Reviewer's Rating 4 out of 5  
The Ister (2004)

A philosophical investigation in to the nature of being and time, covering everything from palaeontology to the Internet to genocide, The Ister is the challenging debut film from Australian philosophy students David Barison and Daniel Ross. Taking the 1942 lectures of German thinker Martin Heidegger and the poetry of Friedrich Hölderlin as their starting point, the pair travel along the Danube river ("The Ister") as a series of contemporary European philosophers discuss their relationship to Heidegger's work.

Erudite and initially rather imposing, The Ister presupposes some knowledge of Heidegger, as philosophers Bernard Stiegler, Jean-Luc Nancy, Philippe Lacoue-Labarthe and Hans-Jürgen Syberberg chat independently about one of his most influential themes: the impact of technology on memory, culture and historical identity. Armed with a PhD and a digital movie camera, Barison and Ross trace Heidegger's ill-fated links to Nazism (the philosopher served as rector of Freiburg University from 1933-1934 and delivered his lectures on Hölderlin in 1942 as the Nazis were drawing up plans for the Final Solution) as they evaluate his pivotal role in modern thought.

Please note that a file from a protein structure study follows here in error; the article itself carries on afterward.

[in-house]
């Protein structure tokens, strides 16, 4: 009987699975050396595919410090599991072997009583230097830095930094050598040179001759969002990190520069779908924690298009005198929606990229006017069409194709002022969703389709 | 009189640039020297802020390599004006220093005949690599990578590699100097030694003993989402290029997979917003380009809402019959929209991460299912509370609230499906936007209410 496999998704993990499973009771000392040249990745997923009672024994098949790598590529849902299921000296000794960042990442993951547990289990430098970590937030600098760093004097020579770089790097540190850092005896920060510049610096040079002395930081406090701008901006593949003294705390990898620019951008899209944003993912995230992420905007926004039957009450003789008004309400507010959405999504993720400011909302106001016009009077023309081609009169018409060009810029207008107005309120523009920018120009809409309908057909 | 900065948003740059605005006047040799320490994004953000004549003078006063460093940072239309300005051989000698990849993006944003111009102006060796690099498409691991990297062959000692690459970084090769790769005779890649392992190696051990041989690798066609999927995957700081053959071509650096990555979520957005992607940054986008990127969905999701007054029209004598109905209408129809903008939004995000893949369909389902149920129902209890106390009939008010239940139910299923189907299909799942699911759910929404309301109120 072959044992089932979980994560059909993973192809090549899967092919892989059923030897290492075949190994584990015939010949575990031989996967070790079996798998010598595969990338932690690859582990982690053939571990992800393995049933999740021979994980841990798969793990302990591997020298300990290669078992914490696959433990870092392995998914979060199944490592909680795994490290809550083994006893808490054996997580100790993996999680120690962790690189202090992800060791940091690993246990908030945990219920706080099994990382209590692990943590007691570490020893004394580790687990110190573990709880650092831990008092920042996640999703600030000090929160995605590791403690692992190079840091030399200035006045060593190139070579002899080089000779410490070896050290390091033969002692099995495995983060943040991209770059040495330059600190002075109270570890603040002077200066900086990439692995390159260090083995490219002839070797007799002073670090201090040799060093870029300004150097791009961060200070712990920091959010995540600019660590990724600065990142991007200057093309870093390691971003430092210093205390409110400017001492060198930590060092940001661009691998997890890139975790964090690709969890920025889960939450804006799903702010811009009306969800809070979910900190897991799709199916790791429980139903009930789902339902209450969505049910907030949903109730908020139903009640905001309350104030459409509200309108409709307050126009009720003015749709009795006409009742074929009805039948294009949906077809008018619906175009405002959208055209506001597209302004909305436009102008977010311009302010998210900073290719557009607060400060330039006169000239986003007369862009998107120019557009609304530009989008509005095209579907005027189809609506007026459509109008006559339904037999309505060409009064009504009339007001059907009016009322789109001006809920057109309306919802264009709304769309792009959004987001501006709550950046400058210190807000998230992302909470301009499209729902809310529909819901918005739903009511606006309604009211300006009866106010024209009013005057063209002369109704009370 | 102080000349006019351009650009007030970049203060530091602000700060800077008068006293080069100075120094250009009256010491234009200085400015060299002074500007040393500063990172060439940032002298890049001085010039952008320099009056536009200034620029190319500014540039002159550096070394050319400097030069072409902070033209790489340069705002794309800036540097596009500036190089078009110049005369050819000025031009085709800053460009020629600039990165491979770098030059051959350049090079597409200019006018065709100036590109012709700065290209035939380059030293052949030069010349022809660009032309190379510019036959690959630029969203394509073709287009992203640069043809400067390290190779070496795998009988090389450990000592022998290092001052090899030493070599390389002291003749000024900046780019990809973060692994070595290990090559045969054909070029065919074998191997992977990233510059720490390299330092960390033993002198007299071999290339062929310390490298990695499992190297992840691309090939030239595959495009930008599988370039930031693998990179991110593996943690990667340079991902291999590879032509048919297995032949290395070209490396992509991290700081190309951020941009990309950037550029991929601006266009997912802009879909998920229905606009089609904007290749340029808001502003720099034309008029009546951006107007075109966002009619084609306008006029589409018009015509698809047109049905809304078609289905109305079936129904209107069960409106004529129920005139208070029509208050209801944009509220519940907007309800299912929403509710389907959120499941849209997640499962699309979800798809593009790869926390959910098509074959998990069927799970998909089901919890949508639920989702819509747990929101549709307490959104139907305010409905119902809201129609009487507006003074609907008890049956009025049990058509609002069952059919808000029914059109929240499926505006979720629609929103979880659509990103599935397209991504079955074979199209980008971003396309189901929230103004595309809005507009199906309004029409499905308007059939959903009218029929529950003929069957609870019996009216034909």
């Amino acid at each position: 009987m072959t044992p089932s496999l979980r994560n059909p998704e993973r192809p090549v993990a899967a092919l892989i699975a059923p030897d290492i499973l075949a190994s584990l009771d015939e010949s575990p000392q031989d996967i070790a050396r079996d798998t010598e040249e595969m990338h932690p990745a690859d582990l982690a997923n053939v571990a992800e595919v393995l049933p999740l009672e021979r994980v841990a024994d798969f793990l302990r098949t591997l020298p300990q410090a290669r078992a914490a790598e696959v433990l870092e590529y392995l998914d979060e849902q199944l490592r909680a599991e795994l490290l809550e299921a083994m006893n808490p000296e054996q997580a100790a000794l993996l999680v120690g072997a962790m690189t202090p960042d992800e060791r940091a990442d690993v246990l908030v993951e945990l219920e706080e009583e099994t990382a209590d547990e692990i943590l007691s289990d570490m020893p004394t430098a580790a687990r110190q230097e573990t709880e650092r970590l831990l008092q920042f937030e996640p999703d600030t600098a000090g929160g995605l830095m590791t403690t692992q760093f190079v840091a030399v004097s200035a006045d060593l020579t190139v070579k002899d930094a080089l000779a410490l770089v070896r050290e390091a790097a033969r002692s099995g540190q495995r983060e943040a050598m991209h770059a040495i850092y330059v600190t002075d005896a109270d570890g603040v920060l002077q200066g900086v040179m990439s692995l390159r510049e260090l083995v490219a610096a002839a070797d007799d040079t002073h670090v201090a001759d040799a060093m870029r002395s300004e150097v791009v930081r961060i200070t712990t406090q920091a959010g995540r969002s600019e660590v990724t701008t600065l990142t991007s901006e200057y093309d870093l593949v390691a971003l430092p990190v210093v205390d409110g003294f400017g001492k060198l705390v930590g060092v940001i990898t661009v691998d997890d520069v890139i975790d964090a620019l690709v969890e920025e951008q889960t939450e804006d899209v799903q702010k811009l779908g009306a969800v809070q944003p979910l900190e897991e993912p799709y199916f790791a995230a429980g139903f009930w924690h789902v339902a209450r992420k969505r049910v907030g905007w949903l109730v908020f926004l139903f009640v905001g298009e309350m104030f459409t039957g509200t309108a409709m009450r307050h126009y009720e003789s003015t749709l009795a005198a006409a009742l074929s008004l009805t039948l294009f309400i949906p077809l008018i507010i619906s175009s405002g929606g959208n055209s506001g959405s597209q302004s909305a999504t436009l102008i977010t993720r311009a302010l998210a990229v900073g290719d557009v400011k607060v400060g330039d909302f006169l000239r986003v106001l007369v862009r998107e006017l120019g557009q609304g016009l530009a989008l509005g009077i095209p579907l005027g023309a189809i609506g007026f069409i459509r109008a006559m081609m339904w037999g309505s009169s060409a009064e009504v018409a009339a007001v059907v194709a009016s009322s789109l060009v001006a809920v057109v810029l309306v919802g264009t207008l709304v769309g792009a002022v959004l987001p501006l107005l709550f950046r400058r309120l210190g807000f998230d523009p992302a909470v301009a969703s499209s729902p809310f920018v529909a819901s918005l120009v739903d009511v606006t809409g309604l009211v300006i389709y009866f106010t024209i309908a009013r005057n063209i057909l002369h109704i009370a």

The film's masterstroke is the Danube river trip undertaken by the filmmakers, as the winding route allows them to expand the film beyond the merely academic, taking in the impact of NATO bombing raids on Yugoslavia, former Nazi concentration camps, and lessons in ancient history stretching back to Greek and Roman times. Journeying across the continent, the antipodean filmmakers create a series of bridges between past and present as they outline Heidegger's understanding of the way in which being and identity emerge from historical circumstances.

As a metaphor for the ebb and flow of time, the river's a brilliant choice, recalling the stately desolation of Harvey Keitel's Balkan trip in Theo Angelopoulos's Ulysses Gaze as it collapses European geography and history into a continuous here and now. An impressive philosophical exercise and a meditative work of cinematic beauty.

In French and English with subtitles.

End Credits

Director: David Barison, Daniel Ross

Writer: David Barison, Daniel Ross

Stars: Bernard Stiegler, Jean-Luc Nancy, Philippe Lacoue-Labarthe

Genre: Documentary

Length: 189 minutes

Cinema: 24 September 2004

Country: Australia

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